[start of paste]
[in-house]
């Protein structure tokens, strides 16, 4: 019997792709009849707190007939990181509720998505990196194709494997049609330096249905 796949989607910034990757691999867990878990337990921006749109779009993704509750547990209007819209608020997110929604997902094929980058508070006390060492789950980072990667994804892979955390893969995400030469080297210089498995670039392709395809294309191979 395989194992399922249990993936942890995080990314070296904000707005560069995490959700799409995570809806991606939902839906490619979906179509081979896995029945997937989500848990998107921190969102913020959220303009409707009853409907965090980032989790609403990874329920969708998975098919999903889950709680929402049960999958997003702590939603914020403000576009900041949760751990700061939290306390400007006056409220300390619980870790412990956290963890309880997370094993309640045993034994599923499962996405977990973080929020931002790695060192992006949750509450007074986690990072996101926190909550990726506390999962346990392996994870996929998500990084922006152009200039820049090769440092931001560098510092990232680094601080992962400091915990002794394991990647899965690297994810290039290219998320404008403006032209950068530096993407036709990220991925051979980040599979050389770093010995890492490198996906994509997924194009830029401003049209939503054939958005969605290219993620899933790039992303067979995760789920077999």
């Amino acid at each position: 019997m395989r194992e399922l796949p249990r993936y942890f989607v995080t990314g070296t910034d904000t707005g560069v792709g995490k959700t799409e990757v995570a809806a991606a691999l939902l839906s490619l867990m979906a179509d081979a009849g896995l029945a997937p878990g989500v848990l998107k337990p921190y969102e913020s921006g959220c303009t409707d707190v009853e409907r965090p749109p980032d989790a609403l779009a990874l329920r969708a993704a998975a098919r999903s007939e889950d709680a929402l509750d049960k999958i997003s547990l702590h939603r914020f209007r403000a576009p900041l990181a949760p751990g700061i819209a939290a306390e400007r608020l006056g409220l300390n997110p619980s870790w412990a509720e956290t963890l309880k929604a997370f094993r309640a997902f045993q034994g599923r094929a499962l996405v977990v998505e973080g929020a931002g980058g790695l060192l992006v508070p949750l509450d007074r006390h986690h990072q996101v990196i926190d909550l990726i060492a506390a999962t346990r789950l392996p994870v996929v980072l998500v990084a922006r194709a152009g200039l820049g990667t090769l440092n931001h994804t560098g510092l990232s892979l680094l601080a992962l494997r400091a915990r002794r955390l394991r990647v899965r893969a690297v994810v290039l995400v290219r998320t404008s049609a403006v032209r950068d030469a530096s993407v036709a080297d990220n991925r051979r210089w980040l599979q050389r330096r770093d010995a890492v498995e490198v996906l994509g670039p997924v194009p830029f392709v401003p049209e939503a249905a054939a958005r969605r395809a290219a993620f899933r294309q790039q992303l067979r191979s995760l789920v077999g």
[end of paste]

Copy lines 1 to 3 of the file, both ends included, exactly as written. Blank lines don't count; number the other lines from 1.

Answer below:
[in-house]
């Protein structure tokens, strides 16, 4: 019997792709009849707190007939990181509720998505990196194709494997049609330096249905 796949989607910034990757691999867990878990337990921006749109779009993704509750547990209007819209608020997110929604997902094929980058508070006390060492789950980072990667994804892979955390893969995400030469080297210089498995670039392709395809294309191979 395989194992399922249990993936942890995080990314070296904000707005560069995490959700799409995570809806991606939902839906490619979906179509081979896995029945997937989500848990998107921190969102913020959220303009409707009853409907965090980032989790609403990874329920969708998975098919999903889950709680929402049960999958997003702590939603914020403000576009900041949760751990700061939290306390400007006056409220300390619980870790412990956290963890309880997370094993309640045993034994599923499962996405977990973080929020931002790695060192992006949750509450007074986690990072996101926190909550990726506390999962346990392996994870996929998500990084922006152009200039820049090769440092931001560098510092990232680094601080992962400091915990002794394991990647899965690297994810290039290219998320404008403006032209950068530096993407036709990220991925051979980040599979050389770093010995890492490198996906994509997924194009830029401003049209939503054939958005969605290219993620899933790039992303067979995760789920077999």
């Amino acid at each position: 019997m395989r194992e399922l796949p249990r993936y942890f989607v995080t990314g070296t910034d904000t707005g560069v792709g995490k959700t799409e990757v995570a809806a991606a691999l939902l839906s490619l867990m979906a179509d081979a009849g896995l029945a997937p878990g989500v848990l998107k337990p921190y969102e913020s921006g959220c303009t409707d707190v009853e409907r965090p749109p980032d989790a609403l779009a990874l329920r969708a993704a998975a098919r999903s007939e889950d709680a929402l509750d049960k999958i997003s547990l702590h939603r914020f209007r403000a576009p900041l990181a949760p751990g700061i819209a939290a306390e400007r608020l006056g409220l300390n997110p619980s870790w412990a509720e956290t963890l309880k929604a997370f094993r309640a997902f045993q034994g599923r094929a499962l996405v977990v998505e973080g929020a931002g980058g790695l060192l992006v508070p949750l509450d007074r006390h986690h990072q996101v990196i926190d909550l990726i060492a506390a999962t346990r789950l392996p994870v996929v980072l998500v990084a922006r194709a152009g200039l820049g990667t090769l440092n931001h994804t560098g510092l990232s892979l680094l601080a992962l494997r400091a915990r002794r955390l394991r990647v899965r893969a690297v994810v290039l995400v290219r998320t404008s049609a403006v032209r950068d030469a530096s993407v036709a080297d990220n991925r051979r210089w980040l599979q050389r330096r770093d010995a890492v498995e490198v996906l994509g670039p997924v194009p830029f392709v401003p049209e939503a249905a054939a958005r969605r395809a290219a993620f899933r294309q790039q992303l067979r191979s995760l789920v077999g």